Before starting out, stop at the large information kiosk standing near the entrance gate at the north end of the parking area.
A large map of the property and trail system is tacked over a container housing multiple maps and brochures. Head through the cattle gate and turn right to begin the hike.
To access the loop, a short jaunt down the blue-blazed connector trail is needed.
Look for a post with the Florida Trail shield affixed, and the distinct trail behind it leading off into a sandhill habitat.
Oaks and pines mingle over minimal understory, allowing for a panoramic view while following one blue blaze to the next. Periodic fires are required for this ecosystem to thrive.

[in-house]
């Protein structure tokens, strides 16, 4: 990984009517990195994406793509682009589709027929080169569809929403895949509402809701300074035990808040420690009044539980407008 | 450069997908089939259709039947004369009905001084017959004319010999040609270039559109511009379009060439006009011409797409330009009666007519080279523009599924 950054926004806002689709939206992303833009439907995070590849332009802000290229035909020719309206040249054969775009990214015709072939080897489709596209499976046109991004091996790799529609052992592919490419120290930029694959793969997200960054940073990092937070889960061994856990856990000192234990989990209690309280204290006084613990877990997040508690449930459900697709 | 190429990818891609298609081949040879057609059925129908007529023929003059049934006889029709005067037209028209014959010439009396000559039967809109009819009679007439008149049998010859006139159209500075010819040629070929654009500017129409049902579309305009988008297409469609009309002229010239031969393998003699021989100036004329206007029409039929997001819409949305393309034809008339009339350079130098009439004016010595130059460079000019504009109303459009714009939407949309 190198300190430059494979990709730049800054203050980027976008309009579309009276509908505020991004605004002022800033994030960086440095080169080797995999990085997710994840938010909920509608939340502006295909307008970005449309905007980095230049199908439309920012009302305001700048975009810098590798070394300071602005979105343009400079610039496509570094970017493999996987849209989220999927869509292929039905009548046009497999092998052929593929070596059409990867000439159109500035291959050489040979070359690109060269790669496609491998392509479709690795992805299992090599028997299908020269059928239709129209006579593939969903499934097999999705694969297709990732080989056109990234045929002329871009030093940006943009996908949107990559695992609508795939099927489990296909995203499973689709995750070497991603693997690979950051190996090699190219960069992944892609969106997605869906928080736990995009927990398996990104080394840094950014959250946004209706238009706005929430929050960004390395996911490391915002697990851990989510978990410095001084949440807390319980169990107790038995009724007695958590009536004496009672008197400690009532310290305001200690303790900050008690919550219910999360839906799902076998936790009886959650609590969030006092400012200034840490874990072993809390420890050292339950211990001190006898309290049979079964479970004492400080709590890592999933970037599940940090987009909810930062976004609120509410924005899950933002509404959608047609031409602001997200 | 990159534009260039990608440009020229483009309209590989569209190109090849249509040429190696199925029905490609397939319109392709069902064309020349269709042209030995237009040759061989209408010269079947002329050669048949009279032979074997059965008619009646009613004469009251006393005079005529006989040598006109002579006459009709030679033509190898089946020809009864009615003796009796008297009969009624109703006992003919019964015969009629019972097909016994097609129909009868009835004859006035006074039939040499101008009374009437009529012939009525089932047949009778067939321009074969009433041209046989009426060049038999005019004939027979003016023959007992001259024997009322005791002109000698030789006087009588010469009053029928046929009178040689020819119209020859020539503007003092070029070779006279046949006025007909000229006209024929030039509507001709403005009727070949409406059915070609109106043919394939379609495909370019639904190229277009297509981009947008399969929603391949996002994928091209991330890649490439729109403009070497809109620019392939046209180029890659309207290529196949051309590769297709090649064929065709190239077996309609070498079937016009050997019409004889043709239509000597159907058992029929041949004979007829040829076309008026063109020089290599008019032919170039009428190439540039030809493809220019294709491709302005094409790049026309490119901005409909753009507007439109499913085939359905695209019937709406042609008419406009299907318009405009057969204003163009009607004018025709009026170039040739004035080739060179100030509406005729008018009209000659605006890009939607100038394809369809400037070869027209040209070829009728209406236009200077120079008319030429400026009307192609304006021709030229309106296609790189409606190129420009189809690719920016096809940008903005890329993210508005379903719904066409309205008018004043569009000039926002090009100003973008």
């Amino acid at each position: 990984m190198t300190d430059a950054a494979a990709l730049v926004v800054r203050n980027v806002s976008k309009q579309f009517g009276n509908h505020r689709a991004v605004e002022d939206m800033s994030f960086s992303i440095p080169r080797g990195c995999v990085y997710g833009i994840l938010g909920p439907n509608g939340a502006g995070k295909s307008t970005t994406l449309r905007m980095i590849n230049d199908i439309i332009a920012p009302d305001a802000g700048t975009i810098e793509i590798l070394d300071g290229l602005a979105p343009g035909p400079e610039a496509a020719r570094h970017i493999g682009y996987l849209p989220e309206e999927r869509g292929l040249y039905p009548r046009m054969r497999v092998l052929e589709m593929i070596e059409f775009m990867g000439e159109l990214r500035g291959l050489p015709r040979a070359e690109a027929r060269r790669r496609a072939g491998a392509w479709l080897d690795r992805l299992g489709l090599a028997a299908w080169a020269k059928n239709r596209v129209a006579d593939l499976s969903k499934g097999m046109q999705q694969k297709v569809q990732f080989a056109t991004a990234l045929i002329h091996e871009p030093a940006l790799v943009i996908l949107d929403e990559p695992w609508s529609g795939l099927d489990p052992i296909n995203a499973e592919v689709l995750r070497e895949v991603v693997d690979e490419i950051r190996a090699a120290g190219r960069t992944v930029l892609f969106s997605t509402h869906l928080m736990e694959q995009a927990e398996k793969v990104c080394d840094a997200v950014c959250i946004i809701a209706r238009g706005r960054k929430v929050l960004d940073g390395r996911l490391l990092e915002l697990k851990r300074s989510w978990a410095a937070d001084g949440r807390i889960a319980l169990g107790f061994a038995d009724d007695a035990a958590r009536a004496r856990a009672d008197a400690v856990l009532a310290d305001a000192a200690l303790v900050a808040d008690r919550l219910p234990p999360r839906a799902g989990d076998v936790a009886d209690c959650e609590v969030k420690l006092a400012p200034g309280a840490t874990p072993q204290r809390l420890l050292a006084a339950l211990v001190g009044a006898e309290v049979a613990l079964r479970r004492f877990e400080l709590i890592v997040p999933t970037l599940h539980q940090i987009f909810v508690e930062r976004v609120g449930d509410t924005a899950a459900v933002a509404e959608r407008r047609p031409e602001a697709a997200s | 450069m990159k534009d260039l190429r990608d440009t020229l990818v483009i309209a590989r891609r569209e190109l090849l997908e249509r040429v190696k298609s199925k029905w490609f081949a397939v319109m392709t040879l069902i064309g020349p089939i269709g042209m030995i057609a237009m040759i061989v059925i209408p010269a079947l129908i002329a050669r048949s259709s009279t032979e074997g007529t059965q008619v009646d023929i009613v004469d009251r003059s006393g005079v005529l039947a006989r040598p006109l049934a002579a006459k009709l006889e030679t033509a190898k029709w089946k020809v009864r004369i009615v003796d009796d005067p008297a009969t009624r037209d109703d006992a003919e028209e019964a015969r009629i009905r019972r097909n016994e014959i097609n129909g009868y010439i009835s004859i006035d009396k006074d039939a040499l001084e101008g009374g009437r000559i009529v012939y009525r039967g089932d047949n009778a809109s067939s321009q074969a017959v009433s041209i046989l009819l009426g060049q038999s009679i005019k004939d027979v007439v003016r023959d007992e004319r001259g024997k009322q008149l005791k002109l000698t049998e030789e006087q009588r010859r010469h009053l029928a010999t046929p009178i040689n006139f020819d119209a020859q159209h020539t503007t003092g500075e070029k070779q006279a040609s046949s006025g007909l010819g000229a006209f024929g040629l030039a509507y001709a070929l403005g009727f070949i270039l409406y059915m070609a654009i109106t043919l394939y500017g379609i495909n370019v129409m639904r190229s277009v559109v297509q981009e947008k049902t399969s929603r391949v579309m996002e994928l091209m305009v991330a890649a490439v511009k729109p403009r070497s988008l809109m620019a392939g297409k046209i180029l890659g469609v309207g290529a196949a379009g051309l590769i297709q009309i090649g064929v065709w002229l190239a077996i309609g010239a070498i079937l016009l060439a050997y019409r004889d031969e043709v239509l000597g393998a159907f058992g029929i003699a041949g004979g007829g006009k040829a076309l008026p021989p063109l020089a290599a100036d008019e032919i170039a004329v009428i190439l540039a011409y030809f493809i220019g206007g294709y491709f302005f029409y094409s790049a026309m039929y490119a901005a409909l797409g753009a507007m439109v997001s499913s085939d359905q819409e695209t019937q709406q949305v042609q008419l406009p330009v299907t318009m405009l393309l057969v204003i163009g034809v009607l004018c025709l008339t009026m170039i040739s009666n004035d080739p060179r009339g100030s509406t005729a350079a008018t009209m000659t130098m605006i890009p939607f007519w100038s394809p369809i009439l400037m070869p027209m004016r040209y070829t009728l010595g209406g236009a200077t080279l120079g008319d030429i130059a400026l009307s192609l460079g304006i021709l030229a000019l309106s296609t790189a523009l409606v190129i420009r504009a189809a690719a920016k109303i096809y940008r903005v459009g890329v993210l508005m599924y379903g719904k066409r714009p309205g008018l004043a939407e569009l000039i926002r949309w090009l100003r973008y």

The forest service regularly burns this section every few years. Continue for about a quarter mile to a junction with the Florida Trail.
Turn left, following the first orange blaze to the north towards a large open area covered in palmettos.
Taller vegetation begins on the other side of the field, where cabbage palms become prevalent among stands of longleaf pines.
As the pathway narrows approaching Joshua Creek in another two-tenths mile, the landscape rapidly changes.
An extensive boardwalk crosses the creek and surrounding wetlands, passing sweetgum and swamp tupelo trees.
The trail soon passes a numbered post indicating the Joshua Creek Campsite. A short side trail leads to this cozy spot nestled under the cover of oaks surrounded by palmettos.